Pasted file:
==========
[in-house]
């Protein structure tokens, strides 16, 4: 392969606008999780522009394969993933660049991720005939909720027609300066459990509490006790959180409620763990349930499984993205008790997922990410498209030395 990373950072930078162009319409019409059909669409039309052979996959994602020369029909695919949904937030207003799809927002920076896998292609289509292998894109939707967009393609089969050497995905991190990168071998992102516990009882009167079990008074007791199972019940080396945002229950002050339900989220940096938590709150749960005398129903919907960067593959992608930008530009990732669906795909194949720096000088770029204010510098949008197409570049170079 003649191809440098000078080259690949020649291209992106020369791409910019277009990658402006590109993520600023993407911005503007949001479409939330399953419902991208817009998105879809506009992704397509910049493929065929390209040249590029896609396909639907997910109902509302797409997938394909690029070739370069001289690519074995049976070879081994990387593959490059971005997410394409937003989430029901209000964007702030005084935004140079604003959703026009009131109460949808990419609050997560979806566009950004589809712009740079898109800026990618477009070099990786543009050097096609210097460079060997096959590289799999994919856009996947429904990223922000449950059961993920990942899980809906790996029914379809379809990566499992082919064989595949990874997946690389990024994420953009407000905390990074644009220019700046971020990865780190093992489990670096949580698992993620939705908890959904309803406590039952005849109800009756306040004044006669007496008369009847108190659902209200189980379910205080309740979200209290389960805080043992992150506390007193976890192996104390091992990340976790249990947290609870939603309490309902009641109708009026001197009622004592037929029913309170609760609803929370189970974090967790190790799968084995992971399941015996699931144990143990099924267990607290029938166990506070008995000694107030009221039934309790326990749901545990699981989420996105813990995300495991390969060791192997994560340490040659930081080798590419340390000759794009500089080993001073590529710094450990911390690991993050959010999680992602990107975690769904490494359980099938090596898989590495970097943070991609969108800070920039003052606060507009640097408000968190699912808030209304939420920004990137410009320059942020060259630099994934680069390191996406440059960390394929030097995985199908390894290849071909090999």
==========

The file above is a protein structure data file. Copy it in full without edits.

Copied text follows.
[in-house]
């Protein structure tokens, strides 16, 4: 392969606008999780522009394969993933660049991720005939909720027609300066459990509490006790959180409620763990349930499984993205008790997922990410498209030395 990373950072930078162009319409019409059909669409039309052979996959994602020369029909695919949904937030207003799809927002920076896998292609289509292998894109939707967009393609089969050497995905991190990168071998992102516990009882009167079990008074007791199972019940080396945002229950002050339900989220940096938590709150749960005398129903919907960067593959992608930008530009990732669906795909194949720096000088770029204010510098949008197409570049170079 003649191809440098000078080259690949020649291209992106020369791409910019277009990658402006590109993520600023993407911005503007949001479409939330399953419902991208817009998105879809506009992704397509910049493929065929390209040249590029896609396909639907997910109902509302797409997938394909690029070739370069001289690519074995049976070879081994990387593959490059971005997410394409937003989430029901209000964007702030005084935004140079604003959703026009009131109460949808990419609050997560979806566009950004589809712009740079898109800026990618477009070099990786543009050097096609210097460079060997096959590289799999994919856009996947429904990223922000449950059961993920990942899980809906790996029914379809379809990566499992082919064989595949990874997946690389990024994420953009407000905390990074644009220019700046971020990865780190093992489990670096949580698992993620939705908890959904309803406590039952005849109800009756306040004044006669007496008369009847108190659902209200189980379910205080309740979200209290389960805080043992992150506390007193976890192996104390091992990340976790249990947290609870939603309490309902009641109708009026001197009622004592037929029913309170609760609803929370189970974090967790190790799968084995992971399941015996699931144990143990099924267990607290029938166990506070008995000694107030009221039934309790326990749901545990699981989420996105813990995300495991390969060791192997994560340490040659930081080798590419340390000759794009500089080993001073590529710094450990911390690991993050959010999680992602990107975690769904490494359980099938090596898989590495970097943070991609969108800070920039003052606060507009640097408000968190699912808030209304939420920004990137410009320059942020060259630099994934680069390191996406440059960390394929030097995985199908390894290849071909090999």